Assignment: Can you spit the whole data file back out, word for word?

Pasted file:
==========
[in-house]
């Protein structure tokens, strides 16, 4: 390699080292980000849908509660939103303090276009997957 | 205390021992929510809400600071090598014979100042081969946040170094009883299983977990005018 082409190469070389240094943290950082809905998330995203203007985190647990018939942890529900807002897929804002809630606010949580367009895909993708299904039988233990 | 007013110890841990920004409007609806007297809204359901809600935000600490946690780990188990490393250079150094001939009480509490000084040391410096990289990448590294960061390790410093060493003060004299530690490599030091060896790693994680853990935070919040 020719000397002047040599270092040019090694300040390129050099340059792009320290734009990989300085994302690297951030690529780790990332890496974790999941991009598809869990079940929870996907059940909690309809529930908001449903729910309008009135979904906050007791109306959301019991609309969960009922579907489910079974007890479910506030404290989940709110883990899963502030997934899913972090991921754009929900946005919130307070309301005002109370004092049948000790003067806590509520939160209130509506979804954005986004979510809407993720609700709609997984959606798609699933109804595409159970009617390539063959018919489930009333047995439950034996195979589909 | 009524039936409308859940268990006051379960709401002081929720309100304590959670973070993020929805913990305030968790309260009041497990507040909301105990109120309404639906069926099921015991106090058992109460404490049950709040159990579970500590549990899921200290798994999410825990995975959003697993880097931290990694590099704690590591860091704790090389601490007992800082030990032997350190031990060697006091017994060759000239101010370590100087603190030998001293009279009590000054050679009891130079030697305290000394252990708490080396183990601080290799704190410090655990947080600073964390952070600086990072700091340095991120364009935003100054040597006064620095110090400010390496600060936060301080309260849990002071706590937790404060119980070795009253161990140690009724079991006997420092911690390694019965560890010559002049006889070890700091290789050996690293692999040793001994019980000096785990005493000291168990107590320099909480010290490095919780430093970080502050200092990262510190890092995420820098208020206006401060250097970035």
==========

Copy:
[in-house]
């Protein structure tokens, strides 16, 4: 390699080292980000849908509660939103303090276009997957 | 205390021992929510809400600071090598014979100042081969946040170094009883299983977990005018 082409190469070389240094943290950082809905998330995203203007985190647990018939942890529900807002897929804002809630606010949580367009895909993708299904039988233990 | 007013110890841990920004409007609806007297809204359901809600935000600490946690780990188990490393250079150094001939009480509490000084040391410096990289990448590294960061390790410093060493003060004299530690490599030091060896790693994680853990935070919040 020719000397002047040599270092040019090694300040390129050099340059792009320290734009990989300085994302690297951030690529780790990332890496974790999941991009598809869990079940929870996907059940909690309809529930908001449903729910309008009135979904906050007791109306959301019991609309969960009922579907489910079974007890479910506030404290989940709110883990899963502030997934899913972090991921754009929900946005919130307070309301005002109370004092049948000790003067806590509520939160209130509506979804954005986004979510809407993720609700709609997984959606798609699933109804595409159970009617390539063959018919489930009333047995439950034996195979589909 | 009524039936409308859940268990006051379960709401002081929720309100304590959670973070993020929805913990305030968790309260009041497990507040909301105990109120309404639906069926099921015991106090058992109460404490049950709040159990579970500590549990899921200290798994999410825990995975959003697993880097931290990694590099704690590591860091704790090389601490007992800082030990032997350190031990060697006091017994060759000239101010370590100087603190030998001293009279009590000054050679009891130079030697305290000394252990708490080396183990601080290799704190410090655990947080600073964390952070600086990072700091340095991120364009935003100054040597006064620095110090400010390496600060936060301080309260849990002071706590937790404060119980070795009253161990140690009724079991006997420092911690390694019965560890010559002049006889070890700091290789050996690293692999040793001994019980000096785990005493000291168990107590320099909480010290490095919780430093970080502050200092990262510190890092995420820098208020206006401060250097970035």